Making sense of numbers and words: Statistical methods

Peter Grimbeek

Contact details

Steps in the analysis of survey data

Surveys can be used to collect information about the respondent's demographic profile (life to this point) as well as information about his/her attitudes, beliefs, and knowledge.

What you don't get is information about what the respondent does as opposed to what they say they do, have done, or will do.

I analyse and report on this information as follows:

1. I report the demographic profile for the sample (gender, age, educational qualifications, etc), item by item, noting which items vary and which are relatively constant (i.e., 90% espousing the same response).

2. I report significant associations between these variables via cross-tabulation, correlation coefficient, and Optimal scaling.

Optimal scaling provides a 2-D spatial representation that is especially proficient at capturing complexity (For more information see relevant paper on main website).

3. I report responses to individual variables measuring attitudes, beliefs, knowledge.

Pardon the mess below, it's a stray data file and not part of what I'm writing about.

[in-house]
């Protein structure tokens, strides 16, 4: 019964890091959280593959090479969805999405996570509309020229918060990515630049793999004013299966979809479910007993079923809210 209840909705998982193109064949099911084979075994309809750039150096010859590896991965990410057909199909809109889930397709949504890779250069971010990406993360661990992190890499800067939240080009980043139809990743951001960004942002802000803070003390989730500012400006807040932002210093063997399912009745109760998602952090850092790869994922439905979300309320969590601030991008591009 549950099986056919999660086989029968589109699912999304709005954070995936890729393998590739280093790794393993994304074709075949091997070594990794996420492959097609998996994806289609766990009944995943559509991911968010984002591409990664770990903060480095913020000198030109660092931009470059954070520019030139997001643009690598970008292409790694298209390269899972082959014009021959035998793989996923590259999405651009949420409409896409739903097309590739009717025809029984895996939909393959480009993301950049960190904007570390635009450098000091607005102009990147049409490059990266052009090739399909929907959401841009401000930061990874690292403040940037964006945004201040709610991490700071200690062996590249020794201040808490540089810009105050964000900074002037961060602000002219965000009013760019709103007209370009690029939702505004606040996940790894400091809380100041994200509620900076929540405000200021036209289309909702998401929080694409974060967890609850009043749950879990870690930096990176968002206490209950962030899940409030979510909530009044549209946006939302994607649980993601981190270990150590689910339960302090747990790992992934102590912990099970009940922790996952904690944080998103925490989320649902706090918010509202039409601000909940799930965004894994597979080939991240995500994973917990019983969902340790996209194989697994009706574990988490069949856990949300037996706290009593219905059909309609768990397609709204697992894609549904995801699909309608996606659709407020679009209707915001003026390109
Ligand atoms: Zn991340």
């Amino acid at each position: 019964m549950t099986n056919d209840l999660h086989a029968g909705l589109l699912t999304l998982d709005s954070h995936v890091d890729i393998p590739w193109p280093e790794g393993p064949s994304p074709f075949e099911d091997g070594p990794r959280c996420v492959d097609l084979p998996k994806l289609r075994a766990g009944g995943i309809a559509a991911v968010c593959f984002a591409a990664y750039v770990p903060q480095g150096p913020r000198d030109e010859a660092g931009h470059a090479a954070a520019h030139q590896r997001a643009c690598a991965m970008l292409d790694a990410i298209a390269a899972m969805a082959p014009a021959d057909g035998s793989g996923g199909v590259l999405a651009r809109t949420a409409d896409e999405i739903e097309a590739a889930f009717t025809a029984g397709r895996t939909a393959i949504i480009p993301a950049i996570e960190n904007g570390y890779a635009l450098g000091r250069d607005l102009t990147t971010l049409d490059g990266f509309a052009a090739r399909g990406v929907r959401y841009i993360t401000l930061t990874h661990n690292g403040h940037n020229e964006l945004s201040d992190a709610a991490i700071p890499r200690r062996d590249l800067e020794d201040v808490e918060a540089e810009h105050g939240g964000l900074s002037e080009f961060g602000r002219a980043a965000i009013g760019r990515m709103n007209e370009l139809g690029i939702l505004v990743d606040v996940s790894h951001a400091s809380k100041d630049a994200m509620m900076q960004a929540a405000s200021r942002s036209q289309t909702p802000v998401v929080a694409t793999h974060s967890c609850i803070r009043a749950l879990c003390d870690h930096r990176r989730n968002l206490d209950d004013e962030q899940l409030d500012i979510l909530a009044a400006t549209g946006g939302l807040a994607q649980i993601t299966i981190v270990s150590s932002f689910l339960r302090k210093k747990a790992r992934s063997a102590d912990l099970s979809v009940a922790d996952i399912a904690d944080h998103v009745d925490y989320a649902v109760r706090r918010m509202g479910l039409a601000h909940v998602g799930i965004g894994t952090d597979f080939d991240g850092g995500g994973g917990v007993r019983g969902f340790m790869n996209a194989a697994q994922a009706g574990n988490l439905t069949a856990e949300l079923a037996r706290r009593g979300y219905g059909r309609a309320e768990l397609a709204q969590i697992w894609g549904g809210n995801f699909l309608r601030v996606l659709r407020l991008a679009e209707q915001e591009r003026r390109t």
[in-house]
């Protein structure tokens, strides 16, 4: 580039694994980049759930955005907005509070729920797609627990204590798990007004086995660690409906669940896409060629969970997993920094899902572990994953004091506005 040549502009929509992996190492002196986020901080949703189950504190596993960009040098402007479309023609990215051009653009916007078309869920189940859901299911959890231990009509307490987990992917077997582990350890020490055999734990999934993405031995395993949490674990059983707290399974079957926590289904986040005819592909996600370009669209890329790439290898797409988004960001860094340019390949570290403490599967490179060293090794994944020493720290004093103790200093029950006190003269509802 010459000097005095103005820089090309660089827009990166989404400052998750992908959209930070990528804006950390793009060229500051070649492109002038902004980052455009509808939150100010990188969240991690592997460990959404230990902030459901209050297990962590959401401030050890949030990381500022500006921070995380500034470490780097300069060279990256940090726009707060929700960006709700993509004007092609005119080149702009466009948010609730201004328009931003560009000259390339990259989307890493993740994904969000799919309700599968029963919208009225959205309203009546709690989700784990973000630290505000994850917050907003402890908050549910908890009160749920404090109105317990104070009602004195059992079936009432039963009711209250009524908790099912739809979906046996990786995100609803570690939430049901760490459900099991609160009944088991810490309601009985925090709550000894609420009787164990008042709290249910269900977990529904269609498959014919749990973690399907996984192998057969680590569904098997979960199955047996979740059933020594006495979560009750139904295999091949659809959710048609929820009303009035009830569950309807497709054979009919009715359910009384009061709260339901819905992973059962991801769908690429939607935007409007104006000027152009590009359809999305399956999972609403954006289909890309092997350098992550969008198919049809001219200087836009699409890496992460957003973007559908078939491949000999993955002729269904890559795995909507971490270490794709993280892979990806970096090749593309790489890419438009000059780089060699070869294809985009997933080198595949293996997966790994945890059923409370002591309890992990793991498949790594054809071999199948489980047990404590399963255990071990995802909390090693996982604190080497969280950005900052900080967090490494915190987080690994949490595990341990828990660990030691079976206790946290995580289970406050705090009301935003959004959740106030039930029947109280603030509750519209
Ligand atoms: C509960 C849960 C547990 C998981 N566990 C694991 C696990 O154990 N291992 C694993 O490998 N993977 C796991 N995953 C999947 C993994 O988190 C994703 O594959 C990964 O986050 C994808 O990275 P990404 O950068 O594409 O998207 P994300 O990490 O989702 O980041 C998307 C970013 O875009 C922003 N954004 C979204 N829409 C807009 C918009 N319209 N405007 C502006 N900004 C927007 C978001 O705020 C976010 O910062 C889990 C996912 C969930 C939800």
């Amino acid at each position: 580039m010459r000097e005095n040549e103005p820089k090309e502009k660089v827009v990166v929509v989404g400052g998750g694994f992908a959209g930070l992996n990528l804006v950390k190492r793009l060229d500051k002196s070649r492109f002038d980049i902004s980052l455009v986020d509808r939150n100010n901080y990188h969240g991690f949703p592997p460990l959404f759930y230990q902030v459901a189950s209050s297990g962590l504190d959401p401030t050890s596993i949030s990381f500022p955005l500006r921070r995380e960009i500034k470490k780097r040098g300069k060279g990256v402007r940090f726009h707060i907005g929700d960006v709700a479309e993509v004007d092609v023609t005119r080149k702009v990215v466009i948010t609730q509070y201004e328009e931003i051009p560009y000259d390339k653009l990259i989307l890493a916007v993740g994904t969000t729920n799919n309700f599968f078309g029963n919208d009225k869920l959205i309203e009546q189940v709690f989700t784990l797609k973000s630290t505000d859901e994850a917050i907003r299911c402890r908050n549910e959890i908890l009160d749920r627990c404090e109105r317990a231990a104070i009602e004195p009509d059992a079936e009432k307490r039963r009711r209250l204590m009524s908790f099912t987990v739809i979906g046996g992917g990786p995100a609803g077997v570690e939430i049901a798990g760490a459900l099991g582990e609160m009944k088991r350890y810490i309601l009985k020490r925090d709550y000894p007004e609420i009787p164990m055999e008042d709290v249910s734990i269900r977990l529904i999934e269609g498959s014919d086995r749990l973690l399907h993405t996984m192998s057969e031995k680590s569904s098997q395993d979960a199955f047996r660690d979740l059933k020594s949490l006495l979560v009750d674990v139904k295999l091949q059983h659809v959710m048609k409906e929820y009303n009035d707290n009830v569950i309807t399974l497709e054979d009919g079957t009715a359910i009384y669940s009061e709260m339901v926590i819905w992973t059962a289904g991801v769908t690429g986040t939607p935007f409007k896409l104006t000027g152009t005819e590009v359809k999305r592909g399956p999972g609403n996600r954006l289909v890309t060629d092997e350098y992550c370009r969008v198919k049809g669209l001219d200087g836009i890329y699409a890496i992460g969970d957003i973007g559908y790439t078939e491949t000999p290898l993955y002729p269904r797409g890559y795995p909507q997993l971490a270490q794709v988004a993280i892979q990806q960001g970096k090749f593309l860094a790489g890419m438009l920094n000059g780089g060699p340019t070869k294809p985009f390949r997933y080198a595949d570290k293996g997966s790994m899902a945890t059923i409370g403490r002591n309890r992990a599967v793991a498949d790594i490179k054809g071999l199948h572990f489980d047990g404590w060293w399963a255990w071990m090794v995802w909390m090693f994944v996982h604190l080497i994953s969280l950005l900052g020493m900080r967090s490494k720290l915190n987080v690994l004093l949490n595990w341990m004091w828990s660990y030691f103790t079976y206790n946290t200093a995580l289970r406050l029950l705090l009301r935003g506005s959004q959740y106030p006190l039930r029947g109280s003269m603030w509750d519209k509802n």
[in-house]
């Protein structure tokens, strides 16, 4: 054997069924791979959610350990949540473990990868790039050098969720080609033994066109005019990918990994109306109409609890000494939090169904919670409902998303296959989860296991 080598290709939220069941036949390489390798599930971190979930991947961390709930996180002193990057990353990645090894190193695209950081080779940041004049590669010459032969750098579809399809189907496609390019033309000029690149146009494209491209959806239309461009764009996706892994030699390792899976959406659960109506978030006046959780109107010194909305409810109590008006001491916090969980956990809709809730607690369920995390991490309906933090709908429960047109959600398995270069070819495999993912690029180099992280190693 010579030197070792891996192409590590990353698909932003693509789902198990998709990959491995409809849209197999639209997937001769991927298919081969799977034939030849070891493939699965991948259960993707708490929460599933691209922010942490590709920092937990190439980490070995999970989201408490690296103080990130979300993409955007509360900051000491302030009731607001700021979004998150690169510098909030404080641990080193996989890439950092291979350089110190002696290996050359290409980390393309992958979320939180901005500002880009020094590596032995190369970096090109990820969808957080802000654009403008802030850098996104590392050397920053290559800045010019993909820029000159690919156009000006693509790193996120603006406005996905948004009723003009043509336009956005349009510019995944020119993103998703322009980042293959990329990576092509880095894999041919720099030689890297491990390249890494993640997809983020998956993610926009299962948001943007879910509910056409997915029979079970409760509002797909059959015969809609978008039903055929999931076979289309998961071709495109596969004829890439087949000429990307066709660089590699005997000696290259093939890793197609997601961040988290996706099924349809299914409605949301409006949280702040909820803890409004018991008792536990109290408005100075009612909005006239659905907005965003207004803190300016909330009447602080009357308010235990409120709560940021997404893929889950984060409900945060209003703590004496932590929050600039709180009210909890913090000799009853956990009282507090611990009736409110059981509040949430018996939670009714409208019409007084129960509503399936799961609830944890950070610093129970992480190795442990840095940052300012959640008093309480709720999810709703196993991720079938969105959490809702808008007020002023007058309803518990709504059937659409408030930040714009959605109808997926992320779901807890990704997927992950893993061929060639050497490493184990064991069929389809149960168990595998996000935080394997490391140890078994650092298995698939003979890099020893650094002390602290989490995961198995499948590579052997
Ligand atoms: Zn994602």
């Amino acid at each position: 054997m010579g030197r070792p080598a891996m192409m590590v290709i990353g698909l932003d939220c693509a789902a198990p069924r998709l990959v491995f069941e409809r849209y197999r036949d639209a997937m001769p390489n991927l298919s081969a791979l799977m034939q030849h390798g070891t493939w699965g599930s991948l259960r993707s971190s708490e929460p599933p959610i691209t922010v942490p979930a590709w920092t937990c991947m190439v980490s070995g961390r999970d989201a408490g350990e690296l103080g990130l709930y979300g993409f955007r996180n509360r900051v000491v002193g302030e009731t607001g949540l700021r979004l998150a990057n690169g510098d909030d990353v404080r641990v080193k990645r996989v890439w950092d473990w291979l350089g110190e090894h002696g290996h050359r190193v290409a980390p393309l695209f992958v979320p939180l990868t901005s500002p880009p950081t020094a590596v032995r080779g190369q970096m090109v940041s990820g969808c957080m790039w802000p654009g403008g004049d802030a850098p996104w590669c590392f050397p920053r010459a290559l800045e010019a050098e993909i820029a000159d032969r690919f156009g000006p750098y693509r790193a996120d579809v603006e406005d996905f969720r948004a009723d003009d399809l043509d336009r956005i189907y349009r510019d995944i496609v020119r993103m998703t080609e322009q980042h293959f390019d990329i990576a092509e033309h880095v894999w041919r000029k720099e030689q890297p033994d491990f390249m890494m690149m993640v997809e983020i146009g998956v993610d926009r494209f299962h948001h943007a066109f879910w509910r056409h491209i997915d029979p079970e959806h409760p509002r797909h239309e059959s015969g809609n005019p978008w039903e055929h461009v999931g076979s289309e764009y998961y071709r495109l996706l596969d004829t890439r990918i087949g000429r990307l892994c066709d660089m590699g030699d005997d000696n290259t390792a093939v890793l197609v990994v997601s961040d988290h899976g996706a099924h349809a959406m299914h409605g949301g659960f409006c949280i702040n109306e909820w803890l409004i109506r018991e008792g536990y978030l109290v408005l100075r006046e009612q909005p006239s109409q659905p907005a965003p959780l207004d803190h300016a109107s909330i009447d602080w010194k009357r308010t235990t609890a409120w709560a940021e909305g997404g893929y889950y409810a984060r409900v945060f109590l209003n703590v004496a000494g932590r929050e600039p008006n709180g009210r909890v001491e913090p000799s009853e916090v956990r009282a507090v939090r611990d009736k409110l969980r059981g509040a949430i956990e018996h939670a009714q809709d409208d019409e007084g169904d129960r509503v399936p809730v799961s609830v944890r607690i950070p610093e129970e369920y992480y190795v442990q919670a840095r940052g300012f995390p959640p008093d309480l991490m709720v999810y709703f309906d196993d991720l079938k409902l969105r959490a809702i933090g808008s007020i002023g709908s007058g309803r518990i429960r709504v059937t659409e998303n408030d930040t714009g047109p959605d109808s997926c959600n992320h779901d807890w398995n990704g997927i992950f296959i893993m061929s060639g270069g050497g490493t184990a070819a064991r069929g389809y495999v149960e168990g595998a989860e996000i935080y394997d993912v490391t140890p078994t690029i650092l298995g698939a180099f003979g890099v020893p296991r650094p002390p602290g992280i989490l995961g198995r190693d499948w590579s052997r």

Typically, these variables employ Likert scale response categories (e.g., Strongly Disagree -> Strongly Agree).

If Likert, then ordinal, and if so, then I prefer to report, say, the percent strongly agreeing (often using a graph).

4. I examine the extent to which variables with common Likert response categories form scales and subscales.

I do so by using exploratory factor analysis (EFA) or confirmatory factor analysis (CFA: I'll provide more info on this another time), depending upon sample size (bigger is better) and the credibility of item-scale relationships (if you've just written the items and believe them to form a scale then I'd prefer to treat this as a hypothesis to be tested).

5. I generate scale scores based on the previous step.

Researchers tend to prefer average scores, and I will compute these where appropriate but I also like to use EFA to save factor scores. This has the advantage of taking loadings into account, using all items, and also generating a scale score with z-score qualities (mean=zero, standard deviation=one).

6. I use ANOVA, MANOVA, Regression, or structural equation modelling (SEM) procedures to examine the associations between conceptually or empirically relevant aspects of the demographic profile and outcome scores (usually sub-scale or scale scores).

More about all of this at another time.